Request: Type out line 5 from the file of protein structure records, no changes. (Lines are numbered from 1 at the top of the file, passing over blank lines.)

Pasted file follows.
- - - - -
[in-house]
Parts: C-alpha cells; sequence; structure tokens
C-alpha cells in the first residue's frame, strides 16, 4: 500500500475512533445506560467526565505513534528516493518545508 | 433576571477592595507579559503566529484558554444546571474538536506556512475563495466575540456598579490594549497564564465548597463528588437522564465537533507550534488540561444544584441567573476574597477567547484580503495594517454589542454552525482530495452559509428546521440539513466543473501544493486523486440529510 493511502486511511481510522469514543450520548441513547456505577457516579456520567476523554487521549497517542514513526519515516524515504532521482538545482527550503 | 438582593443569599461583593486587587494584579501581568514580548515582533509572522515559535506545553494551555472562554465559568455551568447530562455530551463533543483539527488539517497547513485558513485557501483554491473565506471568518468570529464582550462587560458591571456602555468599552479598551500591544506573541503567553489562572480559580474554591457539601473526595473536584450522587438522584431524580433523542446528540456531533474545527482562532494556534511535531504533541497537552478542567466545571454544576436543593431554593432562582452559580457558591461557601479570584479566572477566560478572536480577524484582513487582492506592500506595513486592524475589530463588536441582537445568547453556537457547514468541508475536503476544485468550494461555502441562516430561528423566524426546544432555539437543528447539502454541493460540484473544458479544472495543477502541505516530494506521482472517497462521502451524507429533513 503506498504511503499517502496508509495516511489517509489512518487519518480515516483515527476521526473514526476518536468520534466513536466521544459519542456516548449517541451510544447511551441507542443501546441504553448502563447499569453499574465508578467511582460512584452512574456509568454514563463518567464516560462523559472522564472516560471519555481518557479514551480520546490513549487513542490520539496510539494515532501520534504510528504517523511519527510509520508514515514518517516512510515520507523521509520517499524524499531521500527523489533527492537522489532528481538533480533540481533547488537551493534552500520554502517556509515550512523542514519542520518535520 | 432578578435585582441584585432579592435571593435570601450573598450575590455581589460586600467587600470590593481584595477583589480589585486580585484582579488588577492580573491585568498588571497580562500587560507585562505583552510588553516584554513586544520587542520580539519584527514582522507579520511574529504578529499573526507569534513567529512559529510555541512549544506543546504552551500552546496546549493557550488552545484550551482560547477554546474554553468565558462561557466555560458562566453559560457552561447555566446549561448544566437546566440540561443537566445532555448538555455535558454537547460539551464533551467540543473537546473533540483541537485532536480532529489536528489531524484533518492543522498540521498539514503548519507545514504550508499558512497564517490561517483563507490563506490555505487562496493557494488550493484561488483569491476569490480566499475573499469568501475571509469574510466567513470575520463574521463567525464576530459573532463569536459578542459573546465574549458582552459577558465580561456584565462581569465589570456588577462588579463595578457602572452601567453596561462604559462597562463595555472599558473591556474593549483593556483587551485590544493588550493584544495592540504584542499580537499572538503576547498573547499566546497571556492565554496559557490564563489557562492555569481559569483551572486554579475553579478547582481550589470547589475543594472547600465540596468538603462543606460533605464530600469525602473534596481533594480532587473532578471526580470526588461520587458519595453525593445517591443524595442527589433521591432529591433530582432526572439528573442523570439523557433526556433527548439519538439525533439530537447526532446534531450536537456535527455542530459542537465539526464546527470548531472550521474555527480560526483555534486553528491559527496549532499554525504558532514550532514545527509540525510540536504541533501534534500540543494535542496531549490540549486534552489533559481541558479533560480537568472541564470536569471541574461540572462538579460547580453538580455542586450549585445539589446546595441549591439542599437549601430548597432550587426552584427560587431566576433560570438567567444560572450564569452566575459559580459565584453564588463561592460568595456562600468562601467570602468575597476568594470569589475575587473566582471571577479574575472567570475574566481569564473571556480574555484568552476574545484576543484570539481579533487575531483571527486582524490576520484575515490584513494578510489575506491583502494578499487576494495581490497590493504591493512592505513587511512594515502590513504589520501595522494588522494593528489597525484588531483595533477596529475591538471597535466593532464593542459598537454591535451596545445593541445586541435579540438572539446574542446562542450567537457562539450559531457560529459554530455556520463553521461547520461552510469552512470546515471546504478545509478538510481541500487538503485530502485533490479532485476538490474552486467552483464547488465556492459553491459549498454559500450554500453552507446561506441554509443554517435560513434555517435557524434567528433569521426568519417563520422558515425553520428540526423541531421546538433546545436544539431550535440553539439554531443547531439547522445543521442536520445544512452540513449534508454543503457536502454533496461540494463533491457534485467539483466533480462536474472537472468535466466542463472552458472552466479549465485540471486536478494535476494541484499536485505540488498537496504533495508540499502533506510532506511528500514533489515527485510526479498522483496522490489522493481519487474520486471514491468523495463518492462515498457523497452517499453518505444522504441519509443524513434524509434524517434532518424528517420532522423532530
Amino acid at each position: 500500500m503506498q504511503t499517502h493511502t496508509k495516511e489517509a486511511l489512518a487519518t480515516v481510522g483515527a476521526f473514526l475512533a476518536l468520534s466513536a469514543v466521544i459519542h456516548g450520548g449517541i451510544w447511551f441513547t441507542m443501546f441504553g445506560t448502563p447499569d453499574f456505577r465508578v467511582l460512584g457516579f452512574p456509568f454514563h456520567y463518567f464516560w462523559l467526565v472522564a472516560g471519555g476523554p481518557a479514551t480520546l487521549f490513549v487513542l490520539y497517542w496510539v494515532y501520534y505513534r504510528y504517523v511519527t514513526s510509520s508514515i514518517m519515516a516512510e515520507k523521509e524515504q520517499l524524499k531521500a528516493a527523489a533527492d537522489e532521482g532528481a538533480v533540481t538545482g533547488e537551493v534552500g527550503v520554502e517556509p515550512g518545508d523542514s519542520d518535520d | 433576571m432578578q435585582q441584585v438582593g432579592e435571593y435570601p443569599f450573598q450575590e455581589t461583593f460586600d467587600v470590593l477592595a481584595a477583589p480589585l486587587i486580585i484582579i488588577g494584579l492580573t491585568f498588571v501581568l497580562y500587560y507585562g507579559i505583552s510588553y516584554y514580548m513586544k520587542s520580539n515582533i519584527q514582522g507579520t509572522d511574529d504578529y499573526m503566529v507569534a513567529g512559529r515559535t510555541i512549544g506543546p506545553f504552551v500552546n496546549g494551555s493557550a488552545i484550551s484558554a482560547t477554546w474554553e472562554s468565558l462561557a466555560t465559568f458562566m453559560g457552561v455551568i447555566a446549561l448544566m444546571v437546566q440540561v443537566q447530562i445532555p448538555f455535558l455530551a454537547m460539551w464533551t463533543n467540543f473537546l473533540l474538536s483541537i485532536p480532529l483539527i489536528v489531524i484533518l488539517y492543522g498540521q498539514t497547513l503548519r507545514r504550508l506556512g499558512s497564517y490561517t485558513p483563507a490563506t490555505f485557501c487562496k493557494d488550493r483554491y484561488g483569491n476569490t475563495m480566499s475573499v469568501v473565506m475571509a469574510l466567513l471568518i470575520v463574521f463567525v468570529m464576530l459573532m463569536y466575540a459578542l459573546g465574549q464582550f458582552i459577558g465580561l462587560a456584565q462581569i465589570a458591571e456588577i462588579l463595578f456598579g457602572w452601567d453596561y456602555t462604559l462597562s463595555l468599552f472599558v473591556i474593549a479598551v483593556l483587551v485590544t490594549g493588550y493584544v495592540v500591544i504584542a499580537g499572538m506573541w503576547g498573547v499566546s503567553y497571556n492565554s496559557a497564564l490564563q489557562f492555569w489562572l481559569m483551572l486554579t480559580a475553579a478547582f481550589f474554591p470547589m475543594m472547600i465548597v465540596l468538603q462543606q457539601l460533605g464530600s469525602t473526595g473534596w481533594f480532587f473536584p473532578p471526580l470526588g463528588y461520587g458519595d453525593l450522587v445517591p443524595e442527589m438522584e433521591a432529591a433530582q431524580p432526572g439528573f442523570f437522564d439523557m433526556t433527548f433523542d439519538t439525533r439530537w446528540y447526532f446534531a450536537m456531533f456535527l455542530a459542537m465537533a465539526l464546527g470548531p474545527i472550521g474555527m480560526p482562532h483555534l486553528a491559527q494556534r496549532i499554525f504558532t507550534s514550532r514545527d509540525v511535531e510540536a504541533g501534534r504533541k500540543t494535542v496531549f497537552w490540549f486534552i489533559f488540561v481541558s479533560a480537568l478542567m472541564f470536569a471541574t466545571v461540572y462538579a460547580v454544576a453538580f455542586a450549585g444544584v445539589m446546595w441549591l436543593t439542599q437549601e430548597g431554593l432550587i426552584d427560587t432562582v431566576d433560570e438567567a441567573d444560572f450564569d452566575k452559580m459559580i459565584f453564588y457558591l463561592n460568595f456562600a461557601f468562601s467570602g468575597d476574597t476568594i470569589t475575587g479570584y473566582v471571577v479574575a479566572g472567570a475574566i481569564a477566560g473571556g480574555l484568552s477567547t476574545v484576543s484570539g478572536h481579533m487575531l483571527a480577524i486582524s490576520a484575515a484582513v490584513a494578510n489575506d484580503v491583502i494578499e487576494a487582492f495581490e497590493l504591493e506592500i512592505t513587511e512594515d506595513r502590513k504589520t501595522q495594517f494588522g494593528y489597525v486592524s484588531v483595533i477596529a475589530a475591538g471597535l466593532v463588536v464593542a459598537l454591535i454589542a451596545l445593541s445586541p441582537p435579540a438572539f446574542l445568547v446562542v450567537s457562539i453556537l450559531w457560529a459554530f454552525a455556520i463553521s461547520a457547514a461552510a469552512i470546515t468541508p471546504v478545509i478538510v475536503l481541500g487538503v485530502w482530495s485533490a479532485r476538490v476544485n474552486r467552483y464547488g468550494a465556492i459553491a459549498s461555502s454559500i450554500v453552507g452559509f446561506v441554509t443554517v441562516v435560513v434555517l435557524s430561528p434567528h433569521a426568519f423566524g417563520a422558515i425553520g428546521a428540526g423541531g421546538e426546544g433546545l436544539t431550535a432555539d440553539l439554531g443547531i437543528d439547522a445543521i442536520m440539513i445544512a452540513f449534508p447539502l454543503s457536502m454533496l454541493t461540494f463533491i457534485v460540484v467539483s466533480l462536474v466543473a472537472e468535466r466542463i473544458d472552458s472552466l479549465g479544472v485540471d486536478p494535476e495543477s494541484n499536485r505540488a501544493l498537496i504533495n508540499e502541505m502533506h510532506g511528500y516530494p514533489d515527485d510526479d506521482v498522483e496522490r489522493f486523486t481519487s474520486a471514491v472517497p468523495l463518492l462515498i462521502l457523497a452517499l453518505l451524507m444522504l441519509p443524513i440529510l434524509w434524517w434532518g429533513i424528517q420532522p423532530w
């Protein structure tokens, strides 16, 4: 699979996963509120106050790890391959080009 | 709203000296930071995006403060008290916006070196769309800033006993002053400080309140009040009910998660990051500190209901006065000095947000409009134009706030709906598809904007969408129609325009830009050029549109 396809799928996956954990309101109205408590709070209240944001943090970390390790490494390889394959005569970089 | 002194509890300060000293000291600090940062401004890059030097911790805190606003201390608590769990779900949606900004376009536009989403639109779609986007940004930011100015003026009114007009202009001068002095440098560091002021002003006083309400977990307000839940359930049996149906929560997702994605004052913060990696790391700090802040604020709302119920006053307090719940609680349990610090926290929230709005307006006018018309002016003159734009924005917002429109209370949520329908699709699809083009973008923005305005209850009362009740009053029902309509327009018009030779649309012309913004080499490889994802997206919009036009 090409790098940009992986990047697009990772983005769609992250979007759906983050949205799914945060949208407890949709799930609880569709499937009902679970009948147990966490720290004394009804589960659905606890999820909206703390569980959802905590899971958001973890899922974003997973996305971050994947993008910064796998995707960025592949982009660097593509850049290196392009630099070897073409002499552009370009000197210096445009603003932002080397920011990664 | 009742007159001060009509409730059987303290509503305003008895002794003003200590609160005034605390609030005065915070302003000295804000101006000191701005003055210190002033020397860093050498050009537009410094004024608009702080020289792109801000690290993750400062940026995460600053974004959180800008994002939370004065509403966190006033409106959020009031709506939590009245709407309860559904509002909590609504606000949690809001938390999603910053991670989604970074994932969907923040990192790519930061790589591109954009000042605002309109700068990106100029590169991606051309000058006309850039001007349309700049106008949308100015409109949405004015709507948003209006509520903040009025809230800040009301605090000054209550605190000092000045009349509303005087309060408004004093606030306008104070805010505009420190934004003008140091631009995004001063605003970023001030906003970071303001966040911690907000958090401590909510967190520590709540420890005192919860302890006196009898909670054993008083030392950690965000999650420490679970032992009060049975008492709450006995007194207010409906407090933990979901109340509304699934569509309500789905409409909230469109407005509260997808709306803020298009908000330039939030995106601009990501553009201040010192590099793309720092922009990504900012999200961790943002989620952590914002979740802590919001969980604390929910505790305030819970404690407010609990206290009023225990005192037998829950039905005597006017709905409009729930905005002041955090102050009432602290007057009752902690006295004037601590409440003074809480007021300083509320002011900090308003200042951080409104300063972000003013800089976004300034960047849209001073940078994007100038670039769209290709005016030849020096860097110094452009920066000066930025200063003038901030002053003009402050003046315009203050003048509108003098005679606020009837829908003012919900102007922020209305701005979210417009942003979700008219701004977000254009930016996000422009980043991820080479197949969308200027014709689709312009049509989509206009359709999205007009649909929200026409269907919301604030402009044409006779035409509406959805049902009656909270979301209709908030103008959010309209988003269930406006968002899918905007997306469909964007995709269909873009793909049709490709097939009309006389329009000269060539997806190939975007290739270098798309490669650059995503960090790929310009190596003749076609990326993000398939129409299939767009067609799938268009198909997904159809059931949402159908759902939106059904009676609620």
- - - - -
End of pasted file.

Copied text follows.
């Protein structure tokens, strides 16, 4: 699979996963509120106050790890391959080009 | 709203000296930071995006403060008290916006070196769309800033006993002053400080309140009040009910998660990051500190209901006065000095947000409009134009706030709906598809904007969408129609325009830009050029549109 396809799928996956954990309101109205408590709070209240944001943090970390390790490494390889394959005569970089 | 002194509890300060000293000291600090940062401004890059030097911790805190606003201390608590769990779900949606900004376009536009989403639109779609986007940004930011100015003026009114007009202009001068002095440098560091002021002003006083309400977990307000839940359930049996149906929560997702994605004052913060990696790391700090802040604020709302119920006053307090719940609680349990610090926290929230709005307006006018018309002016003159734009924005917002429109209370949520329908699709699809083009973008923005305005209850009362009740009053029902309509327009018009030779649309012309913004080499490889994802997206919009036009 090409790098940009992986990047697009990772983005769609992250979007759906983050949205799914945060949208407890949709799930609880569709499937009902679970009948147990966490720290004394009804589960659905606890999820909206703390569980959802905590899971958001973890899922974003997973996305971050994947993008910064796998995707960025592949982009660097593509850049290196392009630099070897073409002499552009370009000197210096445009603003932002080397920011990664 | 009742007159001060009509409730059987303290509503305003008895002794003003200590609160005034605390609030005065915070302003000295804000101006000191701005003055210190002033020397860093050498050009537009410094004024608009702080020289792109801000690290993750400062940026995460600053974004959180800008994002939370004065509403966190006033409106959020009031709506939590009245709407309860559904509002909590609504606000949690809001938390999603910053991670989604970074994932969907923040990192790519930061790589591109954009000042605002309109700068990106100029590169991606051309000058006309850039001007349309700049106008949308100015409109949405004015709507948003209006509520903040009025809230800040009301605090000054209550605190000092000045009349509303005087309060408004004093606030306008104070805010505009420190934004003008140091631009995004001063605003970023001030906003970071303001966040911690907000958090401590909510967190520590709540420890005192919860302890006196009898909670054993008083030392950690965000999650420490679970032992009060049975008492709450006995007194207010409906407090933990979901109340509304699934569509309500789905409409909230469109407005509260997808709306803020298009908000330039939030995106601009990501553009201040010192590099793309720092922009990504900012999200961790943002989620952590914002979740802590919001969980604390929910505790305030819970404690407010609990206290009023225990005192037998829950039905005597006017709905409009729930905005002041955090102050009432602290007057009752902690006295004037601590409440003074809480007021300083509320002011900090308003200042951080409104300063972000003013800089976004300034960047849209001073940078994007100038670039769209290709005016030849020096860097110094452009920066000066930025200063003038901030002053003009402050003046315009203050003048509108003098005679606020009837829908003012919900102007922020209305701005979210417009942003979700008219701004977000254009930016996000422009980043991820080479197949969308200027014709689709312009049509989509206009359709999205007009649909929200026409269907919301604030402009044409006779035409509406959805049902009656909270979301209709908030103008959010309209988003269930406006968002899918905007997306469909964007995709269909873009793909049709490709097939009309006389329009000269060539997806190939975007290739270098798309490669650059995503960090790929310009190596003749076609990326993000398939129409299939767009067609799938268009198909997904159809059931949402159908759902939106059904009676609620």